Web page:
Shenyei PPD42NS Gets an Accuracy Test
The Shenyei PPD42NS is a $15USD optical sensor that uses an LED and a lens to determine the concentration of dust in a partially closed chamber that draws in air from its surroundings. A group of academics interested in the applications of low-cost sensors for valid scientific air quality monitoring wanted to know how does this low-cost newly off-the-shelf PM monitor compare with costlier models used by governments (BAM-1020, Met One Instruments) researchers (GRIMM OPC, Model 1.108), and companies (DC1700, Dylos Corp).
This is what they found:
”Performance at 1 [hour] integration times was comparable to commercially available optical instruments costing considerably more.” Or to put it more plainly, the results of the low-cost sensor were about equivalent to more expensive ones when analyzing data at hourly intervals."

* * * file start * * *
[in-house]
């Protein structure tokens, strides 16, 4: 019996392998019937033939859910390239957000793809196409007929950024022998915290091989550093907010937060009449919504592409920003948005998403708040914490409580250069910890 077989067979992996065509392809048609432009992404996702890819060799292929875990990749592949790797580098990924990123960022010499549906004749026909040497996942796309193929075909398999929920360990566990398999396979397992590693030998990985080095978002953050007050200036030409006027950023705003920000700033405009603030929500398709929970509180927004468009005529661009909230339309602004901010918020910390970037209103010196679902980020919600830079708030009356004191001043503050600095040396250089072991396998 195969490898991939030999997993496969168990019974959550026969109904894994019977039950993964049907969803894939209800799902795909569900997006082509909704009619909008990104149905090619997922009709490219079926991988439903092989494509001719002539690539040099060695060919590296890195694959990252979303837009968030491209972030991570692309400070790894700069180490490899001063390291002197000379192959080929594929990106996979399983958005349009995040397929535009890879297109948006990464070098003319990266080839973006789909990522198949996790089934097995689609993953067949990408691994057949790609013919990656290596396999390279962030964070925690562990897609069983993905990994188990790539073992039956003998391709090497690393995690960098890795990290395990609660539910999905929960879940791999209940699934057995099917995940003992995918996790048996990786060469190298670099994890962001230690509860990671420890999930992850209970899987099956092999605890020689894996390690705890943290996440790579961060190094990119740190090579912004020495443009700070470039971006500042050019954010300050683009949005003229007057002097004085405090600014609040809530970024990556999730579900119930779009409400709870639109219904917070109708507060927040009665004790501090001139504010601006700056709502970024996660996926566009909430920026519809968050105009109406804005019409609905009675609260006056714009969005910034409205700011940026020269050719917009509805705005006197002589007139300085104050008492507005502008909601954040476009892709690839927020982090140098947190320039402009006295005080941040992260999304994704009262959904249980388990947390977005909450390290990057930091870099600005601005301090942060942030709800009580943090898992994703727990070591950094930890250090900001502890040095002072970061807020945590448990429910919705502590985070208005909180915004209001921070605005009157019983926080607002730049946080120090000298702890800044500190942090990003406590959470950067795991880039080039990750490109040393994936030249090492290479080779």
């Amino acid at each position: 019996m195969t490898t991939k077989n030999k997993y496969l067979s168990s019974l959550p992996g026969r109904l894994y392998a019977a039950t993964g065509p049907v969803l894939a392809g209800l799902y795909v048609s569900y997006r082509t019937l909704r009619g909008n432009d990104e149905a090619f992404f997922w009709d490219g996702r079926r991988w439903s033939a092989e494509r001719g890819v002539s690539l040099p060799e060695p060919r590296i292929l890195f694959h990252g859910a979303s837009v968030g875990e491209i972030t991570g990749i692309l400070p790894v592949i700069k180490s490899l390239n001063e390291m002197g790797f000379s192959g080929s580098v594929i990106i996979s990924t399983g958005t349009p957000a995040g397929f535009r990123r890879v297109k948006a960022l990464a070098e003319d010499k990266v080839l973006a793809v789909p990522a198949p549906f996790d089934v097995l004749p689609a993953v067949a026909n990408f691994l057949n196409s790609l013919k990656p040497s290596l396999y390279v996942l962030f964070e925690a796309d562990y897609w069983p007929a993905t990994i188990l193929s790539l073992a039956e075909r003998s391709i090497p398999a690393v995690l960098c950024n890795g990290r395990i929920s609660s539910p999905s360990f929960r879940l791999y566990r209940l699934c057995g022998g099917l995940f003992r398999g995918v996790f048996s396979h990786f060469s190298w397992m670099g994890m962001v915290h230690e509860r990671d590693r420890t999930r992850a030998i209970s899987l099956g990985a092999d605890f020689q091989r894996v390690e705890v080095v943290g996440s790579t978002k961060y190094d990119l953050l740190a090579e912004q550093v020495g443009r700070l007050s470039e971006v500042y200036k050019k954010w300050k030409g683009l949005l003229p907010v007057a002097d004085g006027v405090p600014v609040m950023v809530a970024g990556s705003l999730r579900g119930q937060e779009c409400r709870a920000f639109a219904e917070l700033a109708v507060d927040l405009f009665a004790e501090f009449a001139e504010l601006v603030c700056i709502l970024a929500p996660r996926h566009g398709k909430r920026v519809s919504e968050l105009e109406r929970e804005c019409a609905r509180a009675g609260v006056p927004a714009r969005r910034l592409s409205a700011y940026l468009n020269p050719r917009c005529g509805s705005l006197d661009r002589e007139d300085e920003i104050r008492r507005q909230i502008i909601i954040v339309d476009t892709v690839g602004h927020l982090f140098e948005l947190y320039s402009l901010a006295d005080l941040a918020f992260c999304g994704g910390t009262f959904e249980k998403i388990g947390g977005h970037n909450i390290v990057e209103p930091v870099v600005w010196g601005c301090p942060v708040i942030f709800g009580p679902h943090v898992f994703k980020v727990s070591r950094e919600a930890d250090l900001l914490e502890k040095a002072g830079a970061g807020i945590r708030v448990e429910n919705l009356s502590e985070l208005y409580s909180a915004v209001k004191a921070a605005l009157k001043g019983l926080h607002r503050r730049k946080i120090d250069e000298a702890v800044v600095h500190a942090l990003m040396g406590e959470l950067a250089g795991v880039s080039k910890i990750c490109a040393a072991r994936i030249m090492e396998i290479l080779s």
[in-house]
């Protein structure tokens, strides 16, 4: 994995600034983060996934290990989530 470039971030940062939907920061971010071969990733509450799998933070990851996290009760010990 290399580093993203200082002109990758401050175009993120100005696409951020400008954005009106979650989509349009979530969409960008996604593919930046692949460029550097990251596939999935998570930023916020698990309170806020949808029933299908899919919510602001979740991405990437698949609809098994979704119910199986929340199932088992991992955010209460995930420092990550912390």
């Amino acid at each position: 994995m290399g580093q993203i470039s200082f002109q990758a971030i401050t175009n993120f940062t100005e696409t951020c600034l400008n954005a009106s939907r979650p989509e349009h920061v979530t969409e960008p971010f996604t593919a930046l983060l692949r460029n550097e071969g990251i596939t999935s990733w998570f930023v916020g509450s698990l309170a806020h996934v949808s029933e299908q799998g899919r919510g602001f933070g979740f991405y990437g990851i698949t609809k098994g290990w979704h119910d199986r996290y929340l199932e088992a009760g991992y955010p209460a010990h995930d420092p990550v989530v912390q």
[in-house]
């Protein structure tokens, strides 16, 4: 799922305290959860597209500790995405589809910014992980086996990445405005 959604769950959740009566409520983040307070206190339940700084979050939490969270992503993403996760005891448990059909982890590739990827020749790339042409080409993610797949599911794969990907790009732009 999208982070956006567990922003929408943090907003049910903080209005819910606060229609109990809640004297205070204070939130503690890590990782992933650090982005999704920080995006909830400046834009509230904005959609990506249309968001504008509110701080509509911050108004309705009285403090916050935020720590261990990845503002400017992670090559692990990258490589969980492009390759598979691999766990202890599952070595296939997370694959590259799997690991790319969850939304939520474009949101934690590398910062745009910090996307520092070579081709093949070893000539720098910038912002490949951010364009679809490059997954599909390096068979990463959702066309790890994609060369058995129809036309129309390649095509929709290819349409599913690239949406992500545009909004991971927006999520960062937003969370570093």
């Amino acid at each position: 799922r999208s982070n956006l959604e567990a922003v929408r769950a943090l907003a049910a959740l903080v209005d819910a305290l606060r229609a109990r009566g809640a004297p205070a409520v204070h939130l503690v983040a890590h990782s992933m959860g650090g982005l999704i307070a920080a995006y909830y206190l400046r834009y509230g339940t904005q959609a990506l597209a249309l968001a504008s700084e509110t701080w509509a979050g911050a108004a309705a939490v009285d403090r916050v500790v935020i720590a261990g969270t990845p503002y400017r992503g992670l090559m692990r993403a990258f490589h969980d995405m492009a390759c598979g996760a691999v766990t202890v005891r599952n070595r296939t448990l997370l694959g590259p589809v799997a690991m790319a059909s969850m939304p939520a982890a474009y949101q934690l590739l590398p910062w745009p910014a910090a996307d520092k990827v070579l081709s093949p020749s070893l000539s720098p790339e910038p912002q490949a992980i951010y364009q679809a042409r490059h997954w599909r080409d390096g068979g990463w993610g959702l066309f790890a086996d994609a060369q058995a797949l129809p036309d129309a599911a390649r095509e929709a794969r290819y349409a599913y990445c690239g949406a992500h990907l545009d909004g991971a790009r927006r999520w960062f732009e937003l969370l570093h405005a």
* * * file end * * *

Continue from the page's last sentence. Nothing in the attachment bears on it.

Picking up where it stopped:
A full description of their methodology can be found here: Field_Calibrations_of_a_low-cost_aerosol_sensor_at_a_regulatory_monitoring_site_in_California-2014.pdf
Questions and next steps
In situations where a lower number of high-cost sensors are used to model exposure over large areas (as is often the case in cities where environmental monitoring infrastructure is scarce), how will new monitoring data generated from low-cost and accessible instrumentation be incorporated into regulatory decision making. This study suggests that the gap in data quality is shrinking and that deploying low-cost sensors as a complement to high-cost monitors has real potential. But that decision making part, that is still an important open question.
Why I'm interested
I work with the Earth Journalism Network, global community of environmental journalists interested in exploring how citizen science can improve the quality of our reporting.